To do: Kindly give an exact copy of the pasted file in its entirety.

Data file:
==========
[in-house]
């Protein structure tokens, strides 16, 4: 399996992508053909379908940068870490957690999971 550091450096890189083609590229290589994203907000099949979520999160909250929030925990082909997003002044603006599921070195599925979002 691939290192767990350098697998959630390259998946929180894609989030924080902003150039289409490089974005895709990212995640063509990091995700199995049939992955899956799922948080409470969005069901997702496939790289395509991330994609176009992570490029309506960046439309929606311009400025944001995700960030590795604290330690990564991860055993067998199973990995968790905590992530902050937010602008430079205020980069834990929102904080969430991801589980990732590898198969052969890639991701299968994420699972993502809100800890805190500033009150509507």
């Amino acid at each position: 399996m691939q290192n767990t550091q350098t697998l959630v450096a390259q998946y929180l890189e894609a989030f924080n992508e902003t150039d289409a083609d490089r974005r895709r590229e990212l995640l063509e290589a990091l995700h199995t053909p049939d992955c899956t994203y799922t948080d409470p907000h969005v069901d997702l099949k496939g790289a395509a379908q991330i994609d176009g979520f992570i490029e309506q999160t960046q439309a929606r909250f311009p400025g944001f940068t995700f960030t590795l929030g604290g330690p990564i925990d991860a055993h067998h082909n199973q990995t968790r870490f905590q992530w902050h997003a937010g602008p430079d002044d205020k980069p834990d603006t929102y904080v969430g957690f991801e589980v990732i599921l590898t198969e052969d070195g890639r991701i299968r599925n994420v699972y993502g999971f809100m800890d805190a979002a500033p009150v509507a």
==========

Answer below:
[in-house]
């Protein structure tokens, strides 16, 4: 399996992508053909379908940068870490957690999971 550091450096890189083609590229290589994203907000099949979520999160909250929030925990082909997003002044603006599921070195599925979002 691939290192767990350098697998959630390259998946929180894609989030924080902003150039289409490089974005895709990212995640063509990091995700199995049939992955899956799922948080409470969005069901997702496939790289395509991330994609176009992570490029309506960046439309929606311009400025944001995700960030590795604290330690990564991860055993067998199973990995968790905590992530902050937010602008430079205020980069834990929102904080969430991801589980990732590898198969052969890639991701299968994420699972993502809100800890805190500033009150509507």
């Amino acid at each position: 399996m691939q290192n767990t550091q350098t697998l959630v450096a390259q998946y929180l890189e894609a989030f924080n992508e902003t150039d289409a083609d490089r974005r895709r590229e990212l995640l063509e290589a990091l995700h199995t053909p049939d992955c899956t994203y799922t948080d409470p907000h969005v069901d997702l099949k496939g790289a395509a379908q991330i994609d176009g979520f992570i490029e309506q999160t960046q439309a929606r909250f311009p400025g944001f940068t995700f960030t590795l929030g604290g330690p990564i925990d991860a055993h067998h082909n199973q990995t968790r870490f905590q992530w902050h997003a937010g602008p430079d002044d205020k980069p834990d603006t929102y904080v969430g957690f991801e589980v990732i599921l590898t198969e052969d070195g890639r991701i299968r599925n994420v699972y993502g999971f809100m800890d805190a979002a500033p009150v509507a």